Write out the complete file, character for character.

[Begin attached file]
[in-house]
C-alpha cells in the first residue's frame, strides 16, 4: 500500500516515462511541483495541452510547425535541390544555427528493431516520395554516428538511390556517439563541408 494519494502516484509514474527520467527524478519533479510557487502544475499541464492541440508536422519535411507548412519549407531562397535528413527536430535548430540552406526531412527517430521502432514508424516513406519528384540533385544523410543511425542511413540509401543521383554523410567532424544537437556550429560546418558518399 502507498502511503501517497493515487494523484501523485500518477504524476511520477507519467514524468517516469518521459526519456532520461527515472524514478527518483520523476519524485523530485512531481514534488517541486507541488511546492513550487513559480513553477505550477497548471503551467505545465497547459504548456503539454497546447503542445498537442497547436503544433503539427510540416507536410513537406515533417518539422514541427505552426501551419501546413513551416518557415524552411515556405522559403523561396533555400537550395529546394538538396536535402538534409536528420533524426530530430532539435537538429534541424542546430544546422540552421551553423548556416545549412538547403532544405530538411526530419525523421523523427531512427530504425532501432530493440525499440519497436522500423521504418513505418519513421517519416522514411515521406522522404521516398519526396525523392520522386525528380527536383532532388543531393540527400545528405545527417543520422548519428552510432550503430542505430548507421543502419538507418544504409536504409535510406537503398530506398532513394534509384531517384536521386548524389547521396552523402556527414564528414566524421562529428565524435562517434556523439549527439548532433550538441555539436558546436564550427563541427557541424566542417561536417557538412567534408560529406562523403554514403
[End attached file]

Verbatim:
[in-house]
C-alpha cells in the first residue's frame, strides 16, 4: 500500500516515462511541483495541452510547425535541390544555427528493431516520395554516428538511390556517439563541408 494519494502516484509514474527520467527524478519533479510557487502544475499541464492541440508536422519535411507548412519549407531562397535528413527536430535548430540552406526531412527517430521502432514508424516513406519528384540533385544523410543511425542511413540509401543521383554523410567532424544537437556550429560546418558518399 502507498502511503501517497493515487494523484501523485500518477504524476511520477507519467514524468517516469518521459526519456532520461527515472524514478527518483520523476519524485523530485512531481514534488517541486507541488511546492513550487513559480513553477505550477497548471503551467505545465497547459504548456503539454497546447503542445498537442497547436503544433503539427510540416507536410513537406515533417518539422514541427505552426501551419501546413513551416518557415524552411515556405522559403523561396533555400537550395529546394538538396536535402538534409536528420533524426530530430532539435537538429534541424542546430544546422540552421551553423548556416545549412538547403532544405530538411526530419525523421523523427531512427530504425532501432530493440525499440519497436522500423521504418513505418519513421517519416522514411515521406522522404521516398519526396525523392520522386525528380527536383532532388543531393540527400545528405545527417543520422548519428552510432550503430542505430548507421543502419538507418544504409536504409535510406537503398530506398532513394534509384531517384536521386548524389547521396552523402556527414564528414566524421562529428565524435562517434556523439549527439548532433550538441555539436558546436564550427563541427557541424566542417561536417557538412567534408560529406562523403554514403